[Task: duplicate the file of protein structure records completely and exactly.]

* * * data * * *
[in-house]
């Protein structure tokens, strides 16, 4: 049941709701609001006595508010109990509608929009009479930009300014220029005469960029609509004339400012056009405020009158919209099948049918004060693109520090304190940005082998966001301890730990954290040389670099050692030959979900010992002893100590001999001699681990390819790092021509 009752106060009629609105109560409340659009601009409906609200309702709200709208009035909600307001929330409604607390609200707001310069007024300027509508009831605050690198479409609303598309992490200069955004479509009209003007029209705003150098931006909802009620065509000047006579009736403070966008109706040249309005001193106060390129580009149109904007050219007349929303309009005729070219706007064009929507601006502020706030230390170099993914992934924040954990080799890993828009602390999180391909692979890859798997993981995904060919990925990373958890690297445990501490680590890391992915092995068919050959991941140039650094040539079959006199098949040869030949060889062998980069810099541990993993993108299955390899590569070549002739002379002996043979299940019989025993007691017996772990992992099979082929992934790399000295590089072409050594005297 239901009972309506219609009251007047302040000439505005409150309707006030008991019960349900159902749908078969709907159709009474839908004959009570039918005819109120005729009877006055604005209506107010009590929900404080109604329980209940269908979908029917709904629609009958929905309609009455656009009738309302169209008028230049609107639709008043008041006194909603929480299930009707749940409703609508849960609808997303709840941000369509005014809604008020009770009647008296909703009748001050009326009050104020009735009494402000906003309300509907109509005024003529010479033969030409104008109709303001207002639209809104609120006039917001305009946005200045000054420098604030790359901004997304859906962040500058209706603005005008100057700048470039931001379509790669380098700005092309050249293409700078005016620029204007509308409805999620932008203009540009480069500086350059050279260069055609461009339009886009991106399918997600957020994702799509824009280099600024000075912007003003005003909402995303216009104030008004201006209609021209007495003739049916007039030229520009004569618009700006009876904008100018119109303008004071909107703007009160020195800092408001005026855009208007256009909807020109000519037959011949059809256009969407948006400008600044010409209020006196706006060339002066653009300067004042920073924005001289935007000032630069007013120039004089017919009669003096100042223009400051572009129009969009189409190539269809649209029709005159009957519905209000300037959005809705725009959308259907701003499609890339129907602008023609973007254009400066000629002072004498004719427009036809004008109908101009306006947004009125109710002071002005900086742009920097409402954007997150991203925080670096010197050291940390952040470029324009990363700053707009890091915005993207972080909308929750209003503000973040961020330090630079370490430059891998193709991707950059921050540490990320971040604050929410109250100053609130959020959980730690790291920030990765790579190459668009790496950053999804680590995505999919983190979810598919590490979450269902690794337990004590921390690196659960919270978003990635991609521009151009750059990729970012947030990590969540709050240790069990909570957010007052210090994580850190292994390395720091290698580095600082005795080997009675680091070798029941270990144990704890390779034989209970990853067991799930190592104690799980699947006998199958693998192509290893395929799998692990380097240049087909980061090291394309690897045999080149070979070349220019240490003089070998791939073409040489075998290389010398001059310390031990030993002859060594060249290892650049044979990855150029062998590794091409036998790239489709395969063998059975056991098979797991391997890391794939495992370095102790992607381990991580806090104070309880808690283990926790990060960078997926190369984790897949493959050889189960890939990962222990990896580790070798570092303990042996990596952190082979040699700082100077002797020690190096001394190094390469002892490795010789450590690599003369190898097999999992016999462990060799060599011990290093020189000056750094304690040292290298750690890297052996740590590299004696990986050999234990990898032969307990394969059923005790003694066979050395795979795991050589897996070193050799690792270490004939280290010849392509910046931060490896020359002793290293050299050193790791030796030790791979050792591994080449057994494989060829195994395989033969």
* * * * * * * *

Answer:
[in-house]
């Protein structure tokens, strides 16, 4: 049941709701609001006595508010109990509608929009009479930009300014220029005469960029609509004339400012056009405020009158919209099948049918004060693109520090304190940005082998966001301890730990954290040389670099050692030959979900010992002893100590001999001699681990390819790092021509 009752106060009629609105109560409340659009601009409906609200309702709200709208009035909600307001929330409604607390609200707001310069007024300027509508009831605050690198479409609303598309992490200069955004479509009209003007029209705003150098931006909802009620065509000047006579009736403070966008109706040249309005001193106060390129580009149109904007050219007349929303309009005729070219706007064009929507601006502020706030230390170099993914992934924040954990080799890993828009602390999180391909692979890859798997993981995904060919990925990373958890690297445990501490680590890391992915092995068919050959991941140039650094040539079959006199098949040869030949060889062998980069810099541990993993993108299955390899590569070549002739002379002996043979299940019989025993007691017996772990992992099979082929992934790399000295590089072409050594005297 239901009972309506219609009251007047302040000439505005409150309707006030008991019960349900159902749908078969709907159709009474839908004959009570039918005819109120005729009877006055604005209506107010009590929900404080109604329980209940269908979908029917709904629609009958929905309609009455656009009738309302169209008028230049609107639709008043008041006194909603929480299930009707749940409703609508849960609808997303709840941000369509005014809604008020009770009647008296909703009748001050009326009050104020009735009494402000906003309300509907109509005024003529010479033969030409104008109709303001207002639209809104609120006039917001305009946005200045000054420098604030790359901004997304859906962040500058209706603005005008100057700048470039931001379509790669380098700005092309050249293409700078005016620029204007509308409805999620932008203009540009480069500086350059050279260069055609461009339009886009991106399918997600957020994702799509824009280099600024000075912007003003005003909402995303216009104030008004201006209609021209007495003739049916007039030229520009004569618009700006009876904008100018119109303008004071909107703007009160020195800092408001005026855009208007256009909807020109000519037959011949059809256009969407948006400008600044010409209020006196706006060339002066653009300067004042920073924005001289935007000032630069007013120039004089017919009669003096100042223009400051572009129009969009189409190539269809649209029709005159009957519905209000300037959005809705725009959308259907701003499609890339129907602008023609973007254009400066000629002072004498004719427009036809004008109908101009306006947004009125109710002071002005900086742009920097409402954007997150991203925080670096010197050291940390952040470029324009990363700053707009890091915005993207972080909308929750209003503000973040961020330090630079370490430059891998193709991707950059921050540490990320971040604050929410109250100053609130959020959980730690790291920030990765790579190459668009790496950053999804680590995505999919983190979810598919590490979450269902690794337990004590921390690196659960919270978003990635991609521009151009750059990729970012947030990590969540709050240790069990909570957010007052210090994580850190292994390395720091290698580095600082005795080997009675680091070798029941270990144990704890390779034989209970990853067991799930190592104690799980699947006998199958693998192509290893395929799998692990380097240049087909980061090291394309690897045999080149070979070349220019240490003089070998791939073409040489075998290389010398001059310390031990030993002859060594060249290892650049044979990855150029062998590794091409036998790239489709395969063998059975056991098979797991391997890391794939495992370095102790992607381990991580806090104070309880808690283990926790990060960078997926190369984790897949493959050889189960890939990962222990990896580790070798570092303990042996990596952190082979040699700082100077002797020690190096001394190094390469002892490795010789450590690599003369190898097999999992016999462990060799060599011990290093020189000056750094304690040292290298750690890297052996740590590299004696990986050999234990990898032969307990394969059923005790003694066979050395795979795991050589897996070193050799690792270490004939280290010849392509910046931060490896020359002793290293050299050193790791030796030790791979050792591994080449057994494989060829195994395989033969």